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Do No Harm

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When mental health professionals systemically misdiagnose patients of color, treatment looks more like punishment

I first bought pale blue note paper because that’s the kind Franny Glass used before she had her breakdown, and then, because the pale blue sheets were pulpy, notebooks, small notebooks, multiple notebooks, one in each bag. What ends up working best is a sheet of paper. You landscape-orient it and draw four lines down to create five columns. The first column you title Trigger and the last Evidence to the Contrary. This is called an intrusive thought chart, a cognitive behavioral therapy (CBT) technique for people with obsessive-compulsive disorder that leans towards the O end of OCD. There are three other columns in between the thing that made your heart (what a guy) outdo itself beating (“trigger”), and the last step, where your frontal lobe has become engaged enough to help you embrace the mathematical probability of your fears coming true (“evidence to the contrary”), and if you don’t know what those columns are, you cannot ever truly understand. That is okay.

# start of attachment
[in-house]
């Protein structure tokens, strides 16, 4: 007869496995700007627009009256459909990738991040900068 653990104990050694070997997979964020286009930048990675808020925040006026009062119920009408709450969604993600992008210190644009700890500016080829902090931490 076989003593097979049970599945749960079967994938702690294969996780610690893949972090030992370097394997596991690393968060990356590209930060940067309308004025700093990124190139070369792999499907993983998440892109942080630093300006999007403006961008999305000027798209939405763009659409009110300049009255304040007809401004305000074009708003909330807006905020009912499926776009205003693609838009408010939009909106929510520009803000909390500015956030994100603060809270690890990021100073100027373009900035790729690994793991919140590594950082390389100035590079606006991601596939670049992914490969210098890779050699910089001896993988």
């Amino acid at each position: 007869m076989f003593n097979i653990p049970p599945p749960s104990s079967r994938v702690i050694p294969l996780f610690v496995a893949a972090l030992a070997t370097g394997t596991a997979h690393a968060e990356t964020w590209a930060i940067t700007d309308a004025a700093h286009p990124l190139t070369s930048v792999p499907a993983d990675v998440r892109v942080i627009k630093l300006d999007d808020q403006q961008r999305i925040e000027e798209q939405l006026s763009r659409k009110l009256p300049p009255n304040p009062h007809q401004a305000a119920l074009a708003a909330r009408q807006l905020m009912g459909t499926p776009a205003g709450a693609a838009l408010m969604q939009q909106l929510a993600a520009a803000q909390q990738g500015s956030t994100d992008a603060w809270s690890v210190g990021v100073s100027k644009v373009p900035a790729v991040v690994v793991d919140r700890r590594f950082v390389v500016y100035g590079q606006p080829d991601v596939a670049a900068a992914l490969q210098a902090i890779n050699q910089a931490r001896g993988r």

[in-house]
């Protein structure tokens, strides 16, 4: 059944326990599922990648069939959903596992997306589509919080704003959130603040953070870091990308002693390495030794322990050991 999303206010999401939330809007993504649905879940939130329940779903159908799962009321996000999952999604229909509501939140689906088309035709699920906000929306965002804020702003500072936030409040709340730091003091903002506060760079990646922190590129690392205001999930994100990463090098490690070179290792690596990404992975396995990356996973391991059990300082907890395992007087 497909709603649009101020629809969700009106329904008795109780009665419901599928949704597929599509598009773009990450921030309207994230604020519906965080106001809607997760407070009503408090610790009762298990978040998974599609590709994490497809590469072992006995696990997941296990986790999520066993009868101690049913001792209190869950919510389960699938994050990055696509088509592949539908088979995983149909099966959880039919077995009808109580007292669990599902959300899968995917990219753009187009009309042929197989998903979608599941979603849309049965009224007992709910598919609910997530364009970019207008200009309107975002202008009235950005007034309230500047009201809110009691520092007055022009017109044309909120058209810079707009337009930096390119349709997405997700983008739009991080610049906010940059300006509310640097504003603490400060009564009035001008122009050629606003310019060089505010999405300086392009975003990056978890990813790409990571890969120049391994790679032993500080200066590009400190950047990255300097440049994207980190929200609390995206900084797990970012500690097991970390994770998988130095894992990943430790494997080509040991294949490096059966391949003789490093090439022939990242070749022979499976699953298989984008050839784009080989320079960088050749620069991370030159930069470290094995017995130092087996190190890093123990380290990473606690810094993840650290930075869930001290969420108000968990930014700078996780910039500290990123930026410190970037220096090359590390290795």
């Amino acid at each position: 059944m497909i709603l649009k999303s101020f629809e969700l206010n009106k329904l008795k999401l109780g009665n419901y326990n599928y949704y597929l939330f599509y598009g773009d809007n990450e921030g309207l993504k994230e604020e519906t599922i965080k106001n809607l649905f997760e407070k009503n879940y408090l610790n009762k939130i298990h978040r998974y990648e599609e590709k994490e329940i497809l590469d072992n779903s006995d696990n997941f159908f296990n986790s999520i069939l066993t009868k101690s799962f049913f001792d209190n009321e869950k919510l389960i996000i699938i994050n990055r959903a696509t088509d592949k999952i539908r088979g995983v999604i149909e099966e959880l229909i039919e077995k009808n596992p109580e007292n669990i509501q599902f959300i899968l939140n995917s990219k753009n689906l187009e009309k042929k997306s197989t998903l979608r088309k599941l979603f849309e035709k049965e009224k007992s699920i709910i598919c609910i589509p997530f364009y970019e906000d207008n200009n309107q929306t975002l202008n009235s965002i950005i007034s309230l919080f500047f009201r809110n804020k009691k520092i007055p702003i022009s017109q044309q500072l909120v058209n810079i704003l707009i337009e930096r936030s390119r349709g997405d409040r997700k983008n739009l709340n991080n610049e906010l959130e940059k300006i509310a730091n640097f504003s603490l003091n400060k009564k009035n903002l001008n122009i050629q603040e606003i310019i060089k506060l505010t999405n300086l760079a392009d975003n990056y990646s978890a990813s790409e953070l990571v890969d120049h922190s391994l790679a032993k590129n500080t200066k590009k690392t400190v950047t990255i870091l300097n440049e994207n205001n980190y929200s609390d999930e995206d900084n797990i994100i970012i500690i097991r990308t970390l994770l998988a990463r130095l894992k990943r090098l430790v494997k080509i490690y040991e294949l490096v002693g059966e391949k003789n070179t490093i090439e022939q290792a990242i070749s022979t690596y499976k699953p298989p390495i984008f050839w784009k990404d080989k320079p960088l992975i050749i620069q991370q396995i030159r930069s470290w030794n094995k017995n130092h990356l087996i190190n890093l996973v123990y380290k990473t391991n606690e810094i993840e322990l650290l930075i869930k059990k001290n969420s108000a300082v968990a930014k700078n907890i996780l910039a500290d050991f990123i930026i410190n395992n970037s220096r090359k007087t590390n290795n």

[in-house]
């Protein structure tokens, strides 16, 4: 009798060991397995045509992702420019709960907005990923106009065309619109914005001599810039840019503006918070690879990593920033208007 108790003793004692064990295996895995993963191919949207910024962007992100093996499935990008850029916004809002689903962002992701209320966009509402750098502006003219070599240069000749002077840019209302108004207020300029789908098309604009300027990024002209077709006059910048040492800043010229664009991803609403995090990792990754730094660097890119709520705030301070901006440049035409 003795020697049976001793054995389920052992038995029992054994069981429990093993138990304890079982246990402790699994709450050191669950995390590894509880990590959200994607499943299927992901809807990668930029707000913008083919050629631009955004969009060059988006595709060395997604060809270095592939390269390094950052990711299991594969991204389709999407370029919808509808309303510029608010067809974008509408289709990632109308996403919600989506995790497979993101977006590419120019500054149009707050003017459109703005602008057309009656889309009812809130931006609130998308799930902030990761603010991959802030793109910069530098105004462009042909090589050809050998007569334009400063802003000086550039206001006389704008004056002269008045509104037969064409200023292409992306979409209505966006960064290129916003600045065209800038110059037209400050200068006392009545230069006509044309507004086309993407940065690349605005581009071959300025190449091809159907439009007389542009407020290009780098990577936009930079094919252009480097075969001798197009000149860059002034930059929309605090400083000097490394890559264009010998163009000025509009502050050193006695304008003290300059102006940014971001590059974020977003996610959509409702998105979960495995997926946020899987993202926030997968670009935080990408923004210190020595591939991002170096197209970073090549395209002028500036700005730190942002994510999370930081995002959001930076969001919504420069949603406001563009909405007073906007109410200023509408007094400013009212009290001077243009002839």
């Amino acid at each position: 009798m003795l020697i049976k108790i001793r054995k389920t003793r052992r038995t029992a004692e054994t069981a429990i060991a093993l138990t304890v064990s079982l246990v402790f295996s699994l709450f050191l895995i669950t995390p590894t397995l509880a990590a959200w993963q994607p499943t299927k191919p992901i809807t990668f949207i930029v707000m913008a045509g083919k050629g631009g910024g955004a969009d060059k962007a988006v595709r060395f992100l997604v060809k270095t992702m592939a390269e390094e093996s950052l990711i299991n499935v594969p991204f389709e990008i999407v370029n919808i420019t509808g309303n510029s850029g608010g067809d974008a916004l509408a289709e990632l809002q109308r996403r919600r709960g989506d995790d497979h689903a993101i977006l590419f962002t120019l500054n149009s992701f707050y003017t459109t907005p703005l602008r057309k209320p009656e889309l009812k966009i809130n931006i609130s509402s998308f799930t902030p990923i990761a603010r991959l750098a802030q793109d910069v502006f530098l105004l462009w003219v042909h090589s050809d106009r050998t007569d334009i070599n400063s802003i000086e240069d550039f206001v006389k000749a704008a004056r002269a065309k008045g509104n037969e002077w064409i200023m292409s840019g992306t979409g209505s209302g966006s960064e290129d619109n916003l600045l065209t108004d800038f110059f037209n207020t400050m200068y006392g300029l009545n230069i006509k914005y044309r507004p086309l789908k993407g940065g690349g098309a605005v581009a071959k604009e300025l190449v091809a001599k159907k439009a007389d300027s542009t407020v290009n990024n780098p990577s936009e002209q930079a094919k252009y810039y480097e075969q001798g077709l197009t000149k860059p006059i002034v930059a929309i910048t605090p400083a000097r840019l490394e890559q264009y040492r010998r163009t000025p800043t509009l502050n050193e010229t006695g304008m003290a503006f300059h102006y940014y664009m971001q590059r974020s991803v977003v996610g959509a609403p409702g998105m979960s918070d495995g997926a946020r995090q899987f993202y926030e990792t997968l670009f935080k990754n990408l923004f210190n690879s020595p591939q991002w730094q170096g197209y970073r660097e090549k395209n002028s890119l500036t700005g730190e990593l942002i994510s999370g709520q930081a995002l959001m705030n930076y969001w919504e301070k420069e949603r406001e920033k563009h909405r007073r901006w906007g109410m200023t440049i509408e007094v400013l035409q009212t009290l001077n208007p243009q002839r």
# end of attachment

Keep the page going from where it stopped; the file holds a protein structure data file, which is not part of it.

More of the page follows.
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The Irrelevant and the Contemporary

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Those who are truly contemporary, who truly belong to their time, are those who neither perfectly coincide with it nor adjust themselves to its demands. They are thus in this sense irrelevant. But precisely because of this condition, precisely through this disconnection and this anachronism, they are more capable than others of perceiving and grasping their own time.


—Giorgio Agamben,
from “What is the Contemporary”

Why is poetry #trending in contemporary art? 

POETRY is having a moment. Pasted on walls, crammed into press releases, and crawling across your screen, the word poetry seems to be everywhere lately. At MOCA and MoMA, at the New Museum and the Whitney, in commercial galleries, performance spaces, and underground venues you’re likely to find grand invocations of a literary form few people actually read. The combination is a strange one. The art world is restless and poetry slow; the art world is rich and poetry laughably poor; there must be a catch. In these contemporary art spaces, poetry has appeared in many guises: as object, installation, conceptual exercise, artist book, press release, digital experience, performance, and inter-relational happening. Yet, if you relied on press releases and wall text alone, it would seem as if each show’s version of poetic art or artsy poesy were new and groundbreaking, when in truth, most contemporary artists and curators have been recycling the same material.